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by Elizabeth Hemmerdinger | bio

I had the good fortune to hear Arianna Huffington speak at a small gathering last month at the Friars Club in New York City on the nature of the online universe she has been so instrumental in creating.

Huffington talked in particular about the new initiative Huffington Post is launching in mid-July with NYU journalism professor Jay Rosen and his site, NewAssignment.net. Called Off the Bus, it involves recruiting ordinary citizens to cover the presidential candidates.

The name itself is a play on "The Boys on the Bus," Timothy Crouse’s book about the reporters covering the 1972 presidential campaign. As bad as it was then, it’s only gotten worse. Much worse.

As Huffington described during her talk, and as we’ve all witnessed ourselves, reporters often end up covering other reporters reporting on the candidates, spewing conventional wisdom all the way to the national conventions -– and thereafter. The same experts get quoted, over and over again. The talking heads on television all look and sound the same. And why not? Essentially they’re all saying the same thing.

And here comes Huffington, out in front of the news, proud to find that her site is bookmarked by all the networks because she, and other blogs, keep page-one stories alive until they actually hit page one. She cited the much-studied example of the bloggers’ role in publicizing the comments then-Senate Majority Leader Trent Lott made in 2002 praising Sen. Strom Thurman’s 1948 segregationist presidential campaign — comments that ended up costing Lott his leadership position. (For more reading, here’s a recent story from the L.A. Times about how blogs are influencing and reshaping the media.)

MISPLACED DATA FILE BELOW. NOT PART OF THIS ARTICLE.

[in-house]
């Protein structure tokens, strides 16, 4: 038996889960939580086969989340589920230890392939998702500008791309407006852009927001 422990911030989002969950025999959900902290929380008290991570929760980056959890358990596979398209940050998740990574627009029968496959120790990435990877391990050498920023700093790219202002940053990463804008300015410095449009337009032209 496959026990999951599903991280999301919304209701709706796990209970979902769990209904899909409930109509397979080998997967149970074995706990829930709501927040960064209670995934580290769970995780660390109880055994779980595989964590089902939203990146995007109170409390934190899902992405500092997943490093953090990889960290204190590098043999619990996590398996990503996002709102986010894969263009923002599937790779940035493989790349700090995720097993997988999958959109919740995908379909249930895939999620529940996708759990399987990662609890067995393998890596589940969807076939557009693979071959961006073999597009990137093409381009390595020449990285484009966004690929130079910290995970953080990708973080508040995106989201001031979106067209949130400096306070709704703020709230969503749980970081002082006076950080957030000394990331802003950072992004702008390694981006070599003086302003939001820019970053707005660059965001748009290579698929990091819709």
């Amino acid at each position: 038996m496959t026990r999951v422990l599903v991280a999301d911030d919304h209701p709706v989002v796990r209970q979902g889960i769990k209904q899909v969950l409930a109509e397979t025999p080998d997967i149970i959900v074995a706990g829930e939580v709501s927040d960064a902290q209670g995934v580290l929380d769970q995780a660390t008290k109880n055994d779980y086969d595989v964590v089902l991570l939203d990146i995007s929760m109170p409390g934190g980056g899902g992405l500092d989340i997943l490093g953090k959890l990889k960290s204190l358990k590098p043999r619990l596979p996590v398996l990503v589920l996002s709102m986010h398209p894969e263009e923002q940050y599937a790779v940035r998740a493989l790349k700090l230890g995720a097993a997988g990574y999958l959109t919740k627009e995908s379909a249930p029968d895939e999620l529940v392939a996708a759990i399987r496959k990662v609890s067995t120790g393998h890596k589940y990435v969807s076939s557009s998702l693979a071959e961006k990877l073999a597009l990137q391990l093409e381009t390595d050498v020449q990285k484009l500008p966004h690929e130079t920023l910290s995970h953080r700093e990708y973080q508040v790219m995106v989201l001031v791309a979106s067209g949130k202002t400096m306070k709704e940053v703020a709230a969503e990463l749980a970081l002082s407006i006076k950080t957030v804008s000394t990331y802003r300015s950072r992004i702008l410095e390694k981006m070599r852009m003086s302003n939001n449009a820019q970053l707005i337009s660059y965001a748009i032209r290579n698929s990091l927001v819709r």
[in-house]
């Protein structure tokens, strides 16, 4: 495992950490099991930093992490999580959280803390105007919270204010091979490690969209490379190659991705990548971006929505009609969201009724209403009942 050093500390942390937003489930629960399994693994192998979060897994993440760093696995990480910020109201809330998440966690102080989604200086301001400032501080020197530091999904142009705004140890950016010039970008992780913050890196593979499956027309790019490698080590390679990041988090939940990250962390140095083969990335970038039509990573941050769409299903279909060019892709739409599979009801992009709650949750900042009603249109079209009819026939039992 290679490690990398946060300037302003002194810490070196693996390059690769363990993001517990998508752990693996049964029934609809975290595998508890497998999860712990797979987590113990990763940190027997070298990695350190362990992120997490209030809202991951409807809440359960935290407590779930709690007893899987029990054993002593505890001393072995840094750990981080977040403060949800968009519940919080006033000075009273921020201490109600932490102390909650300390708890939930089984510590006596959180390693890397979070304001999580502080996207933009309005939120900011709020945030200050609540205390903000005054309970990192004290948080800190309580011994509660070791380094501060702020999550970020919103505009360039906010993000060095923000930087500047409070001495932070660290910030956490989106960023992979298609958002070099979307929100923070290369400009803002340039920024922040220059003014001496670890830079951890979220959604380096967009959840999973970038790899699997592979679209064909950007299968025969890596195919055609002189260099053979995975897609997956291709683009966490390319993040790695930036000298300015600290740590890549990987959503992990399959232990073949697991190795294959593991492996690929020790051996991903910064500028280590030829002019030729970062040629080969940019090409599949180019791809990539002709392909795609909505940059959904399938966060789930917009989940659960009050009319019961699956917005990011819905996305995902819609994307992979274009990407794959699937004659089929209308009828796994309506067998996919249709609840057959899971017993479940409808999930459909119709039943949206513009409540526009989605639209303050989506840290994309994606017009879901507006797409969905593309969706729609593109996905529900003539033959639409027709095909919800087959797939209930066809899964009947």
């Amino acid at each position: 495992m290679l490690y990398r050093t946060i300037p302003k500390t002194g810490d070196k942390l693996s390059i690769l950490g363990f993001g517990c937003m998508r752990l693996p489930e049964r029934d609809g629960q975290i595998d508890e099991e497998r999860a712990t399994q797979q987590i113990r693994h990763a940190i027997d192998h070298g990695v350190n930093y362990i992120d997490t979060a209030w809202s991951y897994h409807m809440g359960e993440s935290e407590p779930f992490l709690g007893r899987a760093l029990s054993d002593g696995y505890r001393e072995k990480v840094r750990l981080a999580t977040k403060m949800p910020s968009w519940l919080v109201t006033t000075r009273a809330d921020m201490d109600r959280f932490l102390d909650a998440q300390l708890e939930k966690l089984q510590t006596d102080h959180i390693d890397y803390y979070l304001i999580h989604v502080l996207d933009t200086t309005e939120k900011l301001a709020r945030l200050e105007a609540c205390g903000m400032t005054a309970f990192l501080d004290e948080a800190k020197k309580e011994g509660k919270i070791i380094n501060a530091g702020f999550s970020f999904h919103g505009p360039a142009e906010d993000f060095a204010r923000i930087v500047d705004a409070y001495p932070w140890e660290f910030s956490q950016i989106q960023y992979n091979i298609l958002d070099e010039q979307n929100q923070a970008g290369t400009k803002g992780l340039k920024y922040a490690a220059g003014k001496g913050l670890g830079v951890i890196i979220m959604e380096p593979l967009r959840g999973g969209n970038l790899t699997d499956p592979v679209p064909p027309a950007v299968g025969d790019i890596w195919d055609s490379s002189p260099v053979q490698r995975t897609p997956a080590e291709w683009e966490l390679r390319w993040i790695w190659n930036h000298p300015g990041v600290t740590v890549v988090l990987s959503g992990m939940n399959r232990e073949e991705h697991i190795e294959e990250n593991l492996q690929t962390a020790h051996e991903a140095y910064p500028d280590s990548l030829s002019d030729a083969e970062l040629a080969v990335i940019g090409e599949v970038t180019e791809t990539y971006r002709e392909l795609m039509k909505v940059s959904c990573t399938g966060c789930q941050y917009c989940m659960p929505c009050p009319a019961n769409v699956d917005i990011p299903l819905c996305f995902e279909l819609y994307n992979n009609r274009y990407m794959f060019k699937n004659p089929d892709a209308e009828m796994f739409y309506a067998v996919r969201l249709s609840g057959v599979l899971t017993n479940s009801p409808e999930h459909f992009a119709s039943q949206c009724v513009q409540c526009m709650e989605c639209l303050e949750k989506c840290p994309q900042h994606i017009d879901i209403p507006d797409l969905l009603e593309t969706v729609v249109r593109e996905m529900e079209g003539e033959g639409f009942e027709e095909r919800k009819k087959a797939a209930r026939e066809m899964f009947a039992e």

Huffington expects the Off The Bus initiative will make political campaigns more transparent — and more interesting. Questioning the role of the media in a democratic society, Huffington said that when we pull people into the debate via the internet, we will change the balance of power.

I can’t wait to read what gets unearthed by people who are not paid and who are not following campaigns day after day on the designated press bus or on Air Force One. Just people, like the rest of us, willing to make their voices heard — and willing to listen.

After the jump, read about how you can join Off The Bus.

* * * * *

Last month, Arianna Huffington described the launch of Off The Bus and put out a call for people to join. Here’s who they’re looking for:

a) people who want to be part of our blog network and, as bloggers, correspondents, and critics follow a candidate, develop a beat or stake out some original territory.

b) people who want to join our mailing list and be notified about special projects and investigations they can help with.

c) people who have a special expertise, technical skill, or knowledge of campaigns or politics that our bloggers and staff could call on from time to time for advice and input.

Send your name and contact information to [email protected] and let them know what you are interested in.

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